Of banks and euro zone default taboo
If ever you doubted that the euro zone bailout was in fact a bailout of banks, French and German banks in particular, look no further than the latest report from the Bank for International Settlements.
The trillion-dollar package of loans, backstops and emergency measures announced by the European Union, International Monetary Fund and European Central Bank in May was advertised on the basis that it would create breathing room for ailing southern European nations to impose fiscal discipline and establish a credible path to stability.
In the case of Greece, it is hard to see how it could dig its way out of its hole courtesy of a policy of austerity which was going to kick off a swingeing and long-lasting recession.
Why European authorities would contemplate doing this without at the same time making lenders bear part of the pain via a default or debt rescheduling made even less sense.
At least it did until you start to look at the data of who is exposed to Portugal, to Ireland, to Greece and to Spain.
French and German banks together had more than $950 billion in exposure to the four at the end of 2009, according to the BIS quarterly review of banking and financial markets:
What’s more, their exposure to those countries’ public sector debt equaled 12.1 percent of Tier 1 equity for German banks and 8.3 percent for French lenders.
Collectively European banks had $1.58 trillion of exposure to the four, $254 billion of which was direct government risk. It is sensible to view exposure to the troubled parts of the euro zone collectively not just because the countries share suspect fundamentals, though Greece is by far in the worst position, but because market contagion was lumping them together and could easily have upended one and all.
The taboo against default — the cleanest, surest way to a sustainable base, and one which could have been combined with forcing the countries involved to behave responsibly — is because default would have opened the far bigger can of worms that is the European banking system, which is critically undercapitalized and which has made far less progress than its U.S. peers in writing down debts.
Much of the money lent to Greece and other suspect euro zone borrowers was supplied by banks which are too big to fail, too interconnected to contemplate and which are reliant on massive short-term funding in currencies in which they are not blessed with a strong deposit base.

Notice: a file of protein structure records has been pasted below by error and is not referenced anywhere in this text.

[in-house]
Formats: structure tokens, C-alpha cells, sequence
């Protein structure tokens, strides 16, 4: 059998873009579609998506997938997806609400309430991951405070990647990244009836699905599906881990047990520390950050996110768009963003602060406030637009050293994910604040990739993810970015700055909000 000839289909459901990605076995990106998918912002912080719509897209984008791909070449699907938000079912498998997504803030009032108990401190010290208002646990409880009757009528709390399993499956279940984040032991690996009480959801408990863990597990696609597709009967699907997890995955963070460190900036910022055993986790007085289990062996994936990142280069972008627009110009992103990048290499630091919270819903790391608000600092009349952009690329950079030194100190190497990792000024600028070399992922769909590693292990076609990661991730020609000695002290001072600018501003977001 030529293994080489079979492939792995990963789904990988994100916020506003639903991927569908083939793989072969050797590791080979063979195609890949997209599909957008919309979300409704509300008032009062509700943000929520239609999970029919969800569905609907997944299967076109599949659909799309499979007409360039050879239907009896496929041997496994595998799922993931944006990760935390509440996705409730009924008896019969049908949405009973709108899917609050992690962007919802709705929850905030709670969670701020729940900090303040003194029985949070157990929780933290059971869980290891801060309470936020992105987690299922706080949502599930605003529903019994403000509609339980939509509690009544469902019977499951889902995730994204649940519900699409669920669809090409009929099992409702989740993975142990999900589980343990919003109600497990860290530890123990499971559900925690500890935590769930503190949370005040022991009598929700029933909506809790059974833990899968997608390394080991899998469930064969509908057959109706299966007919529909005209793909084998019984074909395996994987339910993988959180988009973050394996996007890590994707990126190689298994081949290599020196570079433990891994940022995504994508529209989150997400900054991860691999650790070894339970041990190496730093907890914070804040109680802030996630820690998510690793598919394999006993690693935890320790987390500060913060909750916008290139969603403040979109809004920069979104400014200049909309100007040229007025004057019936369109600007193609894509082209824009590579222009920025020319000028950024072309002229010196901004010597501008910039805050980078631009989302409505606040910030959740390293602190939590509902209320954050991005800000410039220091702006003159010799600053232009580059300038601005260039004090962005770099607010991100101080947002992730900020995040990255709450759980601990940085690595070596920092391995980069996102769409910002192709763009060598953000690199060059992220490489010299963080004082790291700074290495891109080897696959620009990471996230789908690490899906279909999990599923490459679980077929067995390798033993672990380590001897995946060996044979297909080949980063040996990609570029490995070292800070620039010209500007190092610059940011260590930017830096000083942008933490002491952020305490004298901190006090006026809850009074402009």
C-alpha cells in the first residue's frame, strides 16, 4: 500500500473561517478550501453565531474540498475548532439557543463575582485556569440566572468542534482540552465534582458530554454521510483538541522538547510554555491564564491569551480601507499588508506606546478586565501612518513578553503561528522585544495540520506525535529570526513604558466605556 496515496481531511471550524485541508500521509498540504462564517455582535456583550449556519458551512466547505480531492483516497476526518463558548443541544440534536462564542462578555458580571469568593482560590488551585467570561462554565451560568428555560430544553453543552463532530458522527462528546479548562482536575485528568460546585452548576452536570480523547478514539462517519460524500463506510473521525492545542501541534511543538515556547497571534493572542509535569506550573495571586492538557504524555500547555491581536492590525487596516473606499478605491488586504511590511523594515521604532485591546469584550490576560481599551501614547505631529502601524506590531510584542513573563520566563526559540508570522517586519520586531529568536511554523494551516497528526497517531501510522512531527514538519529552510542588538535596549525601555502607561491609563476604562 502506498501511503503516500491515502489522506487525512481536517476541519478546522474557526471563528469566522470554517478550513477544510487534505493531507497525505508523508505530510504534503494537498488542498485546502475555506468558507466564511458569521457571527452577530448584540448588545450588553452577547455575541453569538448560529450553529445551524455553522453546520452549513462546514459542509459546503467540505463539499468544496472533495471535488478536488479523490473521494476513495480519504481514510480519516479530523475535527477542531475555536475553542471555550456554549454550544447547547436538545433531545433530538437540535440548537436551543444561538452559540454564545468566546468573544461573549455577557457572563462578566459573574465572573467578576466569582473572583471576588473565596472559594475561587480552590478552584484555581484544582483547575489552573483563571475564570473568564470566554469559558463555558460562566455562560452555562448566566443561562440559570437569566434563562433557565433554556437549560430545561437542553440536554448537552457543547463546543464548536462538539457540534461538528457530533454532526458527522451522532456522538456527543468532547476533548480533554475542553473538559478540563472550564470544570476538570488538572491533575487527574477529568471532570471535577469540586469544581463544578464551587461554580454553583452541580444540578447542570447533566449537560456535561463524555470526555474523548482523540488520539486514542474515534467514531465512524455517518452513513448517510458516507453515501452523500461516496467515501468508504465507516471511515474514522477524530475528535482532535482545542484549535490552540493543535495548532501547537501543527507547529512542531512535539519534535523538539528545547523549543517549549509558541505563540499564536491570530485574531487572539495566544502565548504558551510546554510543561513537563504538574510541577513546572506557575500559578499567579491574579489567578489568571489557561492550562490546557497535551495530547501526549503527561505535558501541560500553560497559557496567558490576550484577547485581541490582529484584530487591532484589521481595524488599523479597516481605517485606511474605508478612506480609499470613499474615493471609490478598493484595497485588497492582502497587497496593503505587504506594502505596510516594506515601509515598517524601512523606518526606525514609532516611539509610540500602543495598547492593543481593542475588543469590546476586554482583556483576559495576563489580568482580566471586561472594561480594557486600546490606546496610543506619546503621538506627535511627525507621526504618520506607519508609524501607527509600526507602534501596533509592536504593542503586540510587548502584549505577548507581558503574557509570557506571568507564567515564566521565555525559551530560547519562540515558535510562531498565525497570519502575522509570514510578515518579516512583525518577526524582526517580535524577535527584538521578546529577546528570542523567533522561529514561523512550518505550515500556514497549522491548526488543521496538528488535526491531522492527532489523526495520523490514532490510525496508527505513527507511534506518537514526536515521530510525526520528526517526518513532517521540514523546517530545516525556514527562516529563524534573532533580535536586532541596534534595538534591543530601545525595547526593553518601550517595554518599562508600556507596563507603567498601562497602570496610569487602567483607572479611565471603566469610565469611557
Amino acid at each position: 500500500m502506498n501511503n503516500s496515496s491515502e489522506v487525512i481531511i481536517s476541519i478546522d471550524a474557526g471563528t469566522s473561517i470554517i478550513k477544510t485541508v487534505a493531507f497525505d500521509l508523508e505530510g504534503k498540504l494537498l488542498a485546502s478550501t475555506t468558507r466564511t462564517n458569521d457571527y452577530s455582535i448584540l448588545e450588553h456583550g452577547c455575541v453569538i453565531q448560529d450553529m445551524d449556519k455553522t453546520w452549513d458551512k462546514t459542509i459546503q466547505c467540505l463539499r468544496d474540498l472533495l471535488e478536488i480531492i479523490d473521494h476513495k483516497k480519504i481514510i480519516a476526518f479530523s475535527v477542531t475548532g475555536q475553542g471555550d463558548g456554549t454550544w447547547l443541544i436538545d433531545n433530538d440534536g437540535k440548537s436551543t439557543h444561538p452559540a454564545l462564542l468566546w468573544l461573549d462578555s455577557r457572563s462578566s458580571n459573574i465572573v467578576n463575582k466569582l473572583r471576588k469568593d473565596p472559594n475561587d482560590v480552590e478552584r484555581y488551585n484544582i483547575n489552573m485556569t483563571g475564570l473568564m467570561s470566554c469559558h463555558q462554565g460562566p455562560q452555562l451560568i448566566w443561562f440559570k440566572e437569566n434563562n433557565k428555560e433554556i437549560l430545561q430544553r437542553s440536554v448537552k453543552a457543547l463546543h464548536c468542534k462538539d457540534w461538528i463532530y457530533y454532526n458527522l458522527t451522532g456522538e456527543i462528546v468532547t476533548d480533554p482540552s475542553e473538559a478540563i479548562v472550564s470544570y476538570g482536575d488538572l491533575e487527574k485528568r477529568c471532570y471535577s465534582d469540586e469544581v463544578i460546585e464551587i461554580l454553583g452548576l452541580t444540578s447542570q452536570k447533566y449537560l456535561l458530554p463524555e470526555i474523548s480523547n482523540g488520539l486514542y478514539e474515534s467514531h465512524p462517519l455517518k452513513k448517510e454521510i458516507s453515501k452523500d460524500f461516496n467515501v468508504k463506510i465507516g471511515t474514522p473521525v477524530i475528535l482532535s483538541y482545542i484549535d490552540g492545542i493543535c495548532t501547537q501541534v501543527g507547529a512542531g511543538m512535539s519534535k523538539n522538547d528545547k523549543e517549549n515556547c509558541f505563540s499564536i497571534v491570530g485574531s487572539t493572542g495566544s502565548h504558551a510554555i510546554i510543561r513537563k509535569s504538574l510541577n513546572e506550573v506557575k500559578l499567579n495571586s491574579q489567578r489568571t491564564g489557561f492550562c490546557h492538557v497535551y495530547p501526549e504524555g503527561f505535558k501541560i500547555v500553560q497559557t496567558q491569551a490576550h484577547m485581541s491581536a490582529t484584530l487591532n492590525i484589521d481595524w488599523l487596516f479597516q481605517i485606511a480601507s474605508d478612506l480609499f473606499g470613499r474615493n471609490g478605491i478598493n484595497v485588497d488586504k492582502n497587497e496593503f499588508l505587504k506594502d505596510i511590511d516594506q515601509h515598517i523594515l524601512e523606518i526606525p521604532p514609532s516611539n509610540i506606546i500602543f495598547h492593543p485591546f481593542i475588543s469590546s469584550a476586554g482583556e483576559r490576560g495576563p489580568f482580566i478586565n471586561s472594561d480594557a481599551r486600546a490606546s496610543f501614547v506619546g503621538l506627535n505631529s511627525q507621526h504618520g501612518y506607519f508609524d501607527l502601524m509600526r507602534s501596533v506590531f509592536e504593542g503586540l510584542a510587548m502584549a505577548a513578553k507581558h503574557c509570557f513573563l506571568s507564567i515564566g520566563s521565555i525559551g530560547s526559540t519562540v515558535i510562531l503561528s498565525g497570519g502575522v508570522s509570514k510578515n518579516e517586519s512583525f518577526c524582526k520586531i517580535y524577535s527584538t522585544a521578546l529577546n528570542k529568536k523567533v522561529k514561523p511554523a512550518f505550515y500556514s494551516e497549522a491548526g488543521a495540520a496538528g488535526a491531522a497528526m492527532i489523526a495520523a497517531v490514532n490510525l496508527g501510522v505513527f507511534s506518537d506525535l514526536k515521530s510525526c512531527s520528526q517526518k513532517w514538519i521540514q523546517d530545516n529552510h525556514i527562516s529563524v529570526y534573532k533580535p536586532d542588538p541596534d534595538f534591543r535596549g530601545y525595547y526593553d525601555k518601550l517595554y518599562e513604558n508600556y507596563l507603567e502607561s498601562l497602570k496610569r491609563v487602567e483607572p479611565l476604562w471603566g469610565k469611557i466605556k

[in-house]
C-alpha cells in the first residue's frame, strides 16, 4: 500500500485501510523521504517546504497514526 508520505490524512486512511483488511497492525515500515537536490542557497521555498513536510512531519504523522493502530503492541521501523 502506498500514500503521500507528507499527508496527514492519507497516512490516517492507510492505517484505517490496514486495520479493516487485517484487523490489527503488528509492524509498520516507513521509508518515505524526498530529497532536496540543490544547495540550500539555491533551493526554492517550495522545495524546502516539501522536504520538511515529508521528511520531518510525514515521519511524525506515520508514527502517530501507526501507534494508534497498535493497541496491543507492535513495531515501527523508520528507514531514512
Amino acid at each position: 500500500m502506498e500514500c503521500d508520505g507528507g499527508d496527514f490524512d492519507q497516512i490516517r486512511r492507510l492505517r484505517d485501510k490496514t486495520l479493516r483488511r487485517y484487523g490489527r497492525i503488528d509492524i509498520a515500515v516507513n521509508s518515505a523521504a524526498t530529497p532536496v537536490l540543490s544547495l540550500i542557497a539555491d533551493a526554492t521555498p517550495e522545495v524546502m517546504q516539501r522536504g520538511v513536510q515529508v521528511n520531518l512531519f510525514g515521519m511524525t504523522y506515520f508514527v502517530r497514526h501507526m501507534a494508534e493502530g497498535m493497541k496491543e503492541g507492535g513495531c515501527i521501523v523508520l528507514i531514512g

Meanwhile, funding costs for banks have risen, a sign of poor confidence, Moody’s has downgraded Greece’s credit rating to junk and the price of insuring PIGS debt against default is higher than in the immediate aftermath of the bailout in May.
MAYBE NOT A RUN BUT PERHAPS A BANK TROT
Even though Greece itself has been given a couple of years’ grace, there can be no assurance that counterparties or depositors in Greek banks keep faith.
We are only now seeing statistics from April, before the worst of the storm hit Greece, but even then the situation of its banks was looking extremely dangerous. Depositors removed 8.5 billion euros from Greek banks in April, according to Greek data, capping a 7.5 percent decline since April 2009. In banking terms, these are really sobering numbers. If not a bank run, depositors to Greek banks are certainly breaking into a trot.
While there has been very little growth in lending at home, other than in loans to the government, Greek banks have had a noticeable uptick in foreign lending. Jamie Dannhauser, an analyst at Lombard Street Research in London, thinks this is a sign that Greek banks are having to support their foreign subsidiaries, which doubtless themselves are having difficulties raising funds and retaining deposits. Principal support is coming from the Bank of Greece, funding from which now accounts for almost 20 percent of non-equity liabilities. Bank of Greece lending to Greek banks was 90 billion euros at the end of April, with 123 billion pledged as collateral.
“Shut out of the interbank markets and unable to issue medium- and long-term debt at reasonable cost, one can only describe the funding position of the Greek banking system as precarious,” Dannhauser wrote in a note to clients.
Predictably, Greek banks are being forced to raise the rate of interest they pay in an attempt to stem the outgoing flood of deposits. This will only make them less profitable and less able to withstand the coming wave of writedowns as Greek domestic and commercial borrowers default due to the recession the austerity measure will bring.
It may turn out to be difficult to keep the default genie in his bottle, taboo or not.
(Editing by James Dalgleish)
(At the time of publication James Saft did not own any direct investments in securities mentioned in this article. He may be an owner indirectly as an investor in a fund.)